Thank you all for the warm response to my previous post - When I read those comments some of them felt like gentle pats on the shoulder, warm palm squeezes and hugs. This spontaneous and unselfish display affection in the blogosphere never ceases to amaze me. Reminds me of the words on a poster I saw somewhere -'There are no strangers in this world - only friends we haven't met yet.'
I am fine thank you. The tone of the post may have been a bit misleading - a bit of a head fake.

Head fake? I just learnt this term and am showing off actually. Apparently this technique is used in basketball where the player looks in one direction while actually moving in another with the intention to mislead the opponent. I recently read Randy Pausch's book "The Last Lecture" where he talks about this technique:

When we send our kids to play organized sports -football, soccer, swimming, whatever - for most of us, it's not because we're desperate for them to learn the intricacies of the sport.
What we really want them to learn is far more important: teamwork, perseverance, sportsmanship, the value of hard work, an ability to deal with adversity. This kind of indirect learning is what some of us like to call a 'head fake."
There are two kinds of head fakes. The first is literal. On a football field, a player will move his head one way so you'll think he's going in that direction. Then he goes in the opposite way. it's like a magician using misdirection. Coach graham used to tell us to watch a player's waist. "Where his belly button goes, his body goes," he'd say.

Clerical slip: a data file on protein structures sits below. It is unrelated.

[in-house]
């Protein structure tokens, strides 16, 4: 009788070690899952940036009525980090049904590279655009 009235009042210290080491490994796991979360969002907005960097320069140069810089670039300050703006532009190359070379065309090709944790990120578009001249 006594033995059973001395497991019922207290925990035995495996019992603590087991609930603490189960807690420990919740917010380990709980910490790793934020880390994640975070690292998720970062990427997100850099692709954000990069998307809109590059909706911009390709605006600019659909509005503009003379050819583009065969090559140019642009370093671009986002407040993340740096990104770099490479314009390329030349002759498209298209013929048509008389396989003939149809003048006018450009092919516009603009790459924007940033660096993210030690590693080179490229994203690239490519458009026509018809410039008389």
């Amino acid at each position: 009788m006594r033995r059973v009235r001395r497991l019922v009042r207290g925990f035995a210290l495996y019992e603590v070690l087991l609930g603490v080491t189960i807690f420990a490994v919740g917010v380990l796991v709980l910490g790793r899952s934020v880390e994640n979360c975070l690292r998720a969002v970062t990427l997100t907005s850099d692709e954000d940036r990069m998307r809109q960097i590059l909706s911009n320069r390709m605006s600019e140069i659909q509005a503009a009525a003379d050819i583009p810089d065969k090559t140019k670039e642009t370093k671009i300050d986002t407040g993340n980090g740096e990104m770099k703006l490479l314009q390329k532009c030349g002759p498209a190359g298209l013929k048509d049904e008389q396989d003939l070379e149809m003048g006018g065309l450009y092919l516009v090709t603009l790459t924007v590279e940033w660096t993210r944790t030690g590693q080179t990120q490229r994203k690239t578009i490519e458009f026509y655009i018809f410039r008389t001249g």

The second kind of head fake is the really important one - the one that teaches people things they don't realize they're learning until well into the process. if you're a head fake specialist, your hidden objective is to get them to learn something you want them to learn.

Pausch who was a professor of Computer Science at Carnegie Mellon was diagnosed with pancreatic cancer in September 2006 and all treatment failed to arrest its spread and in August 2007 he had been given nothing more than 3 to 6 months good health. At 45, married for just 8 years and with three children 5, 3 and 1, Pausch decided to make the most of what was left of his life by living everyday to the fullest possible extent. Accepting the fact that his children would have to grow up without a father he decided build some wonderful memories with them in the short time left which would help them remember their father later in their life. And yet he agreed to devote a lot of his precious time to do a lecture for the students at the university. In reality he intended the whole lecture titled 'Achieving your childhood dreams' to be his talk for his children containing all the wisdom that he wanted them to have from their father's life and beliefs. That was the head fake.

On September 18, 2007 Randy Pausch delivered his last lecture at Carnegie Mellon. His book 'The last lecture' was published in April 2008. Randy Pausch died on July 25th, 2008. The book is a simple narration of the high and low points of his life and a tribute to people who influenced the course of his life. The mood is so positive at all times that it is easy to forget that the speaker has a few days left to live. Another of his famous head fake techniques perhaps.

P.s: So what was the head fake in my post? I had seen some mother-in-law bashing around the blogosphere and I thought I might get people to see things from a new M-I-L's perspective. Just hoping that would let them view their own a little more charitably.